Moviegoer: Relic

Like mother, like daughter takes on a tragic meaning in stirring film 

By Diana Beechener 

When Kay (Emily Mortimer: Mary) gets a call that her mother, Edna (Robyn Nevin: Doctor Doctor) is missing, she’s consumed by guilt. She suspected that her mother’s forgetfulness was getting worse, but she allowed herself to dismiss it rather than confront the growing problem. Kay and her daughter Sam (Bella Heathcote: Strange Angel) journey to their family estate hoping the whole thing is a misunderstanding.  

When they arrive, they find the home is nearly unrecognizable. Black mold crawls up the walls and lurks in the closets, strange new locks are installed on the doors, and rooms are filled with filthy clutter and rotting food. It’s worse than Kay imagined, and she’s ashamed she didn’t realize her mother had deteriorated so greatly.  

When Edna returns home, filthy and unsure of where she was, Kay and Sam are horrified. Kay ponders putting Edna in a care facility. Sam finds the idea of strangers looking after her grandmother monstrous, and volunteers to move in and look after Edna herself. It’s a touching gesture, but as Edna’s erratic behavior continues, both Kay and Sam begin to wonder if something else is plaguing their loved one.  

Is there a more sinister explanation for what’s happening to Edna or are both Sam and Kay just desperate to deny reality? 

Tense, stunning and incredibly moving, Relic is a master allegory for the horrible, unavoidable things we inherit from our loved ones. Do we cherish the relics our family leaves us or do we pretend they don’t exist until we’re forced to deal with them? Co-writer/director Natalie Erika James offers a stunning feature debut with this atmospheric horror movie.  

James’ film doesn’t have a traditional monster—it’s much scarier than some guy in a hockey mask. If you’re hoping for a knife-wielding maniac or demon, Relic will likely disappoint. The villain of James’ film is mental decay, and the horror derived is from watching the person you love slowly rot away. As such, this is a horror film that doesn’t employ the hackneyed tricks of the genre. Relic doesn’t have any jump scares or loud music cues. James instead slowly builds the tension between the three women at the center of the film. The creeping sense of dread fills every room as the women wander the halls.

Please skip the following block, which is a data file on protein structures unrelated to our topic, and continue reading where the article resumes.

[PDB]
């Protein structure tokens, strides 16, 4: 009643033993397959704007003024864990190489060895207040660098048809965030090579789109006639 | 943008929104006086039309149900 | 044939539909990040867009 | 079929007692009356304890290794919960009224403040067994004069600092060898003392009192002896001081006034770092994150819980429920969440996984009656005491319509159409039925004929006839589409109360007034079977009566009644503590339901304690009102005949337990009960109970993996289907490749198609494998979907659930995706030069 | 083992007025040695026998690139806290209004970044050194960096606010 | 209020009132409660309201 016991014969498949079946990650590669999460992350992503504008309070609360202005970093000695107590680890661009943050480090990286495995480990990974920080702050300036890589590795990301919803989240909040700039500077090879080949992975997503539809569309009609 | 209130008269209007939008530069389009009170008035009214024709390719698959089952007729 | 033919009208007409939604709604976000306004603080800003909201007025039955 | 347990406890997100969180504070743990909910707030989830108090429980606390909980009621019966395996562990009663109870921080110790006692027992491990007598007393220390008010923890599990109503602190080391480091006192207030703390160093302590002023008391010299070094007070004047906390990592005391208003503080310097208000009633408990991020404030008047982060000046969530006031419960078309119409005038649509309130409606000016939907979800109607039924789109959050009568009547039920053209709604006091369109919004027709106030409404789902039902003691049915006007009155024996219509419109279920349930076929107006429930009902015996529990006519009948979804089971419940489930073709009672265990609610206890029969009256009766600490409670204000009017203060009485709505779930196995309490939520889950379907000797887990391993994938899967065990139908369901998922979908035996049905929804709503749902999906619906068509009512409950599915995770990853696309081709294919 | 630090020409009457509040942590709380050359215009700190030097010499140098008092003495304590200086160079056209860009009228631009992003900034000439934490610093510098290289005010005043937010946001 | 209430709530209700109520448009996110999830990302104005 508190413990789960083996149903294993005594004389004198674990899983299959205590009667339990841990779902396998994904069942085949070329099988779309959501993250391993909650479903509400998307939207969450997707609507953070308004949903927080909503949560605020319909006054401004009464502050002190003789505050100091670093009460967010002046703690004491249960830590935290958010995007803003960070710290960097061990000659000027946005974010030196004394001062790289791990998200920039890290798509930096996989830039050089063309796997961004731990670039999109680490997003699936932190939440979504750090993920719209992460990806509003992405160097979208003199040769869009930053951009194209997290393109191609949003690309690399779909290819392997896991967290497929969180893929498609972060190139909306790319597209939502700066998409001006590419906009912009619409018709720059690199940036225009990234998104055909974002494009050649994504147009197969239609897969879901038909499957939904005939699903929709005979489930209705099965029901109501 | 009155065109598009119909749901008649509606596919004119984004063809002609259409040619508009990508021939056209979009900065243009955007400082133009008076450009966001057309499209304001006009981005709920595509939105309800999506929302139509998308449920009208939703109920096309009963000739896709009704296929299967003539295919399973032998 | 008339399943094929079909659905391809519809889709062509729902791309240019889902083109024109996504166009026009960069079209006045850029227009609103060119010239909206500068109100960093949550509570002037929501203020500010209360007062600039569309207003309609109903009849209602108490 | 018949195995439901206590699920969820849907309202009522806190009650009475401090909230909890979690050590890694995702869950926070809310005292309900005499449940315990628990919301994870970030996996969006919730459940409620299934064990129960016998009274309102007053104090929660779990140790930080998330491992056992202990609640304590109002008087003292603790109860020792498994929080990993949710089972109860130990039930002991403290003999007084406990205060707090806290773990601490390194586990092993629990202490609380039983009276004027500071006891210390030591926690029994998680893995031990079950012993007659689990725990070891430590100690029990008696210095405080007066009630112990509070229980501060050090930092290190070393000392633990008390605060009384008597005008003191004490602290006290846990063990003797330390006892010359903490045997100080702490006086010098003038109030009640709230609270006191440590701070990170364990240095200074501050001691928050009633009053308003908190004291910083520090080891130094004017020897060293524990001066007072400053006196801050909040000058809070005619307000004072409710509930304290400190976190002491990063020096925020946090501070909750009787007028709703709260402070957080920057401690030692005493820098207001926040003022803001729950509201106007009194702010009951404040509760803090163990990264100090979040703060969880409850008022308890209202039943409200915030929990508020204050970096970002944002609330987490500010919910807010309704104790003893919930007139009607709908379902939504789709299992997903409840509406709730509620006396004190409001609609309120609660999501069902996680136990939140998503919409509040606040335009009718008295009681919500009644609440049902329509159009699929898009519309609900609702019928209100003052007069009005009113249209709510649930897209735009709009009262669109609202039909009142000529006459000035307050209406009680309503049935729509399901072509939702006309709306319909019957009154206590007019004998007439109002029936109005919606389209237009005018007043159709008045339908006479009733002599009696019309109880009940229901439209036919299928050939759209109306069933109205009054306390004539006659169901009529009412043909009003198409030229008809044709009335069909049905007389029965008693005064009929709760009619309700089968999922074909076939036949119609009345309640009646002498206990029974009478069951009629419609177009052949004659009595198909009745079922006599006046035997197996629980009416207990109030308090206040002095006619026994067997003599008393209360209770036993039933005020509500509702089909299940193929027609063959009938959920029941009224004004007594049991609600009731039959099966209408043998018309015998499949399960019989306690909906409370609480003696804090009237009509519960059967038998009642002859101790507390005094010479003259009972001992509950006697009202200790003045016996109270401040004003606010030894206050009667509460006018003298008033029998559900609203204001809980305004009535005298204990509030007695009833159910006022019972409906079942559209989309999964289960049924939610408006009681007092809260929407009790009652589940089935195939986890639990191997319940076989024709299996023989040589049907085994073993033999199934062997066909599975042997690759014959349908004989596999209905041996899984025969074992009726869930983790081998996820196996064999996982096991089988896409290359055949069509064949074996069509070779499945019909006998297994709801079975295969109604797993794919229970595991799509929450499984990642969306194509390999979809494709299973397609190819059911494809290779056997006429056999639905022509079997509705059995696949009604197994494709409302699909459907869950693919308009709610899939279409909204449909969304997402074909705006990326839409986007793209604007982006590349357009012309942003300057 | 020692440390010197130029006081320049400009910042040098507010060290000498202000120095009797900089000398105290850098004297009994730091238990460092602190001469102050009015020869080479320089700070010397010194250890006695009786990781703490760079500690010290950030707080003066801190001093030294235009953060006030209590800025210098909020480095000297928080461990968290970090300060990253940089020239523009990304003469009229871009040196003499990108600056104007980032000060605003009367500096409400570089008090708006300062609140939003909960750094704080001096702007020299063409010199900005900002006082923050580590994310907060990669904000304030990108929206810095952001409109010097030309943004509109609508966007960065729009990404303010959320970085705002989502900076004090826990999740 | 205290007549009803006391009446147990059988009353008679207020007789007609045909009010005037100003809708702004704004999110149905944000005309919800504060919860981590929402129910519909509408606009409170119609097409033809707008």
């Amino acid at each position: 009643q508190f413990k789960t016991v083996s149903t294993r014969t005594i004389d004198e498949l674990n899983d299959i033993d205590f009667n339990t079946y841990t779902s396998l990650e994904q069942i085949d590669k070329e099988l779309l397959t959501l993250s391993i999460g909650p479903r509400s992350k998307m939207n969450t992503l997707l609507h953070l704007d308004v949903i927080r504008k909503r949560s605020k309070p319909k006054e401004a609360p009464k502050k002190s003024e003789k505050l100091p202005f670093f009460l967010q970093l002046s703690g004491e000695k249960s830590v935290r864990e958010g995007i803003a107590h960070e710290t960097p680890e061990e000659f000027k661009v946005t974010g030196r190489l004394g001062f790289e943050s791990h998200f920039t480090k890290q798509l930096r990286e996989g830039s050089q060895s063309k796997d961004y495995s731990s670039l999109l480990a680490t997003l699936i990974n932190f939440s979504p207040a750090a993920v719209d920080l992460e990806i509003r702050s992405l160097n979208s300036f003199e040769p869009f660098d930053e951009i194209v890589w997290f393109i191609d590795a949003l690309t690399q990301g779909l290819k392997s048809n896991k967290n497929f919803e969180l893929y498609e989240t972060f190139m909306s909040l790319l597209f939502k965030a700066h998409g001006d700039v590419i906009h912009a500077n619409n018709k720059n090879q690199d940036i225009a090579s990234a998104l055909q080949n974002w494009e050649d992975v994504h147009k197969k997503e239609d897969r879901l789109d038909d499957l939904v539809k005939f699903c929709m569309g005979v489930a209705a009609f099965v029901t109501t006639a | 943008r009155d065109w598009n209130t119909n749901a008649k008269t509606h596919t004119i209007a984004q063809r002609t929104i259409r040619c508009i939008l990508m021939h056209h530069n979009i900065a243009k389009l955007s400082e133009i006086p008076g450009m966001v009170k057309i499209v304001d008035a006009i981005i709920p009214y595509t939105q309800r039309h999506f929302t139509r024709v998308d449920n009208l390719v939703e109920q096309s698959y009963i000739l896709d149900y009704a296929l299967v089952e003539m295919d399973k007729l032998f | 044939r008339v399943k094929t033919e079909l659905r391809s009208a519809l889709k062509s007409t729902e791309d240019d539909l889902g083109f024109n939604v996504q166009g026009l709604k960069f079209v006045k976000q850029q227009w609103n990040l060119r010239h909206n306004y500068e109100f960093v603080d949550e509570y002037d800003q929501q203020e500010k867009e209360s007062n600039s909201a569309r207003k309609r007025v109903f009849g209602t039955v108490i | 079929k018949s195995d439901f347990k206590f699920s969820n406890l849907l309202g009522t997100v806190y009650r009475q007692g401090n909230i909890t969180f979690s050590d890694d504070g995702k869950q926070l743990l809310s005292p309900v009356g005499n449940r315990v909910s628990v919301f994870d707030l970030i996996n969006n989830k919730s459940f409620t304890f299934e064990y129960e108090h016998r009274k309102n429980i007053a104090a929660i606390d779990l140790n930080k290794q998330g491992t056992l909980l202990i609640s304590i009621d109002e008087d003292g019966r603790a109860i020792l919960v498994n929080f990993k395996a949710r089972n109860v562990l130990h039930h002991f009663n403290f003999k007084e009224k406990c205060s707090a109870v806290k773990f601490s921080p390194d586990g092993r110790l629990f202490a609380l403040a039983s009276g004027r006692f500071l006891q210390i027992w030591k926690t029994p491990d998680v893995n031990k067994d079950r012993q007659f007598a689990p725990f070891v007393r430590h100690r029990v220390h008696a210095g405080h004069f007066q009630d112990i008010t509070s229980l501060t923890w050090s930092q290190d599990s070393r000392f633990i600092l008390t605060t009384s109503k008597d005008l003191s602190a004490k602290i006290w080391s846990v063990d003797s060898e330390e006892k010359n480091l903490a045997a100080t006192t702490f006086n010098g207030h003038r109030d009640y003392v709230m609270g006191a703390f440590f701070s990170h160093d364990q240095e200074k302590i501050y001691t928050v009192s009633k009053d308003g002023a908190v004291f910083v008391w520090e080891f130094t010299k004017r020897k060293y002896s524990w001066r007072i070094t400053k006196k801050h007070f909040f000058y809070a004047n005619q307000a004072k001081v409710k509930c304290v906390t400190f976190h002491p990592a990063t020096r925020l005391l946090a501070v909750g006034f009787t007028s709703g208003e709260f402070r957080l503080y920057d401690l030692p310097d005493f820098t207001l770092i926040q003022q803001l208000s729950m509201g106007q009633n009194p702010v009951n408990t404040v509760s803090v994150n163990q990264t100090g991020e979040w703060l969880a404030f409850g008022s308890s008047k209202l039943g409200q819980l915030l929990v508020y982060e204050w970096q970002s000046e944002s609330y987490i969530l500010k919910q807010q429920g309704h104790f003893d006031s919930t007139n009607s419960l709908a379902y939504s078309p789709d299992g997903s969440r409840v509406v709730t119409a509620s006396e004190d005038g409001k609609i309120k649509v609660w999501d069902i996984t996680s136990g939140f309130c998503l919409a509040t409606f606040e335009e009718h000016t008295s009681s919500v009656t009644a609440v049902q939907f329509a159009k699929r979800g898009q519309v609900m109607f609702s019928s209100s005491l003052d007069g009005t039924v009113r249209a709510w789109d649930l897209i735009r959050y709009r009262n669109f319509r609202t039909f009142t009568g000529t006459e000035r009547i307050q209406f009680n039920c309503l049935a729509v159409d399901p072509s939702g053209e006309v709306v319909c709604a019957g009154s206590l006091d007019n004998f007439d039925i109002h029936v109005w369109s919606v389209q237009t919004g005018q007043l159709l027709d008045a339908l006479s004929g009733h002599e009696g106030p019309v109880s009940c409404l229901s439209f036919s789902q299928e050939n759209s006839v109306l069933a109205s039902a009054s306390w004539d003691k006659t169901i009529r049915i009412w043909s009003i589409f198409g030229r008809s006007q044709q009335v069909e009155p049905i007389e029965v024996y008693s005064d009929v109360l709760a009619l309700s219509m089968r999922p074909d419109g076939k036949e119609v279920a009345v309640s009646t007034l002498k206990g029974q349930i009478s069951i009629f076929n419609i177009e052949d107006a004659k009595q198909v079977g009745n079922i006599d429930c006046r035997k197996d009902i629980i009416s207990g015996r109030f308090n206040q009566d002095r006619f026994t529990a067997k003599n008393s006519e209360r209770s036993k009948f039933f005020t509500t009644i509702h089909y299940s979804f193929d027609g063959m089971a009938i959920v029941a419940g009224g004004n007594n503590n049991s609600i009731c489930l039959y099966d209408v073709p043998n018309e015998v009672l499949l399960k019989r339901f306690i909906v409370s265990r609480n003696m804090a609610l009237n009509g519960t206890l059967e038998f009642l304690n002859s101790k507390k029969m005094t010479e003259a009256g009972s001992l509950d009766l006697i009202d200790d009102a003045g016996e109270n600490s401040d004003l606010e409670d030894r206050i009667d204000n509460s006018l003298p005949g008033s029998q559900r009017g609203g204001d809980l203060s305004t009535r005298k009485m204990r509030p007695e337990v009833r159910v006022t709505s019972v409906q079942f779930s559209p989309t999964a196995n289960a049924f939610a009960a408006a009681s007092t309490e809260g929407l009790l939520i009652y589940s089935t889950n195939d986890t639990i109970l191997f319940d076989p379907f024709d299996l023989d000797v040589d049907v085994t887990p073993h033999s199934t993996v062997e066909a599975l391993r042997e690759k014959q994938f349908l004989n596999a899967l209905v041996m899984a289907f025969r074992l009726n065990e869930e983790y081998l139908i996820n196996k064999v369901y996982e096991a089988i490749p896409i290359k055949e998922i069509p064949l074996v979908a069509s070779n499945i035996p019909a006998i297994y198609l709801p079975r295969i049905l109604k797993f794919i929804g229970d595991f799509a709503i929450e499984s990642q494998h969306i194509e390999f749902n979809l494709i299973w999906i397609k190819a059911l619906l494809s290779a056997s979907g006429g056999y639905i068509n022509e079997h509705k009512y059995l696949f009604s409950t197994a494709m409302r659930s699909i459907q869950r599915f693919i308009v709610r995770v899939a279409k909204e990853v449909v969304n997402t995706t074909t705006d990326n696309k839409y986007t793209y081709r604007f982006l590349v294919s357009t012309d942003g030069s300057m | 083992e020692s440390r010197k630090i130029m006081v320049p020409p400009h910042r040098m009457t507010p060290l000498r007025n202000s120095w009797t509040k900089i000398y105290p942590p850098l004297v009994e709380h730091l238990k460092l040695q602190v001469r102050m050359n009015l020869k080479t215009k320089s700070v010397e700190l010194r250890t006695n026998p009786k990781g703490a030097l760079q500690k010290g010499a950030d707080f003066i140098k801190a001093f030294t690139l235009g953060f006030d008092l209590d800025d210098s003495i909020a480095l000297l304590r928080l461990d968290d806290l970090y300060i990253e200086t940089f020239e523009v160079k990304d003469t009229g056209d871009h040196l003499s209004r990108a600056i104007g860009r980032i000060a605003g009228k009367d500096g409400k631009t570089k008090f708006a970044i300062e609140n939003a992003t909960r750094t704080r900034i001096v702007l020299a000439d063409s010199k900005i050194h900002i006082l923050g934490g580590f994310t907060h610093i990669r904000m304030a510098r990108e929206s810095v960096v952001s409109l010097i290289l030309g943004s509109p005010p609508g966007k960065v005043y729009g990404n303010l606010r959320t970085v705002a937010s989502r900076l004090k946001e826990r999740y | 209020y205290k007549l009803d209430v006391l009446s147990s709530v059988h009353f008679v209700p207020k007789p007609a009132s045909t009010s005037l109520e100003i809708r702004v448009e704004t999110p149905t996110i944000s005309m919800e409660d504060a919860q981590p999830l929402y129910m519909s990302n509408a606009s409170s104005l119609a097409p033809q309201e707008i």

The house is a metaphor for Edna’s decaying mental state. Black mold creeps up the walls, staining both the woman and the drywall. Edna tells Kay that she stays in the house because it holds all her memories. But the house is falling apart, walls peeling and random piles of family photos and memories covered by years of dust. Edna is lost in the walls of her own home, muttering to herself as she tries to find her way.  

The stress of the situation is brilliantly executed as well. The sound design is filled with odd rumbling noises and high-pitched squeals. The house seems alive, creaking as it closes in around the women. The black mold that stains the house begins creeping onto Edna’s body as well, changing her body and making her into something Kay and Sam don’t recognize. It’s a beautiful, devastating metaphor for loving a person who is deteriorating mentally. 

At the heart of the film is the relationship between the generations. As the matriarch, Nevin gives a heartbreaking performance. Edna is a vibrant, funny woman at times, but as night falls, she becomes a muttering, still creature that haunts the halls. Though she tries to display a brave front for her daughter and granddaughter, she’s clearly terrified of whatever is happening to her.  

As Edna’s guilt-ridden daughter, Mortimer shines. Kay had a complicated relationship with her mother and she’s spent years trying to avoid acknowledging the changes in Edna. But now she fears that she’s done real harm to her mother. Her increasing stress and helplessness drive the film.  

Moving, creepy and ultimately a brilliant parable, Relic is a wonderful debut film from a fascinating new filmmaker. Though not scary in the classical sense, there is some palpable terror at the root of James’ movie. Sometimes the scariest thing to face is the harsh reality of life.  

Relic is available for rental via Amazon Prime for $7.  

Excellent Horror * R * 89 mins.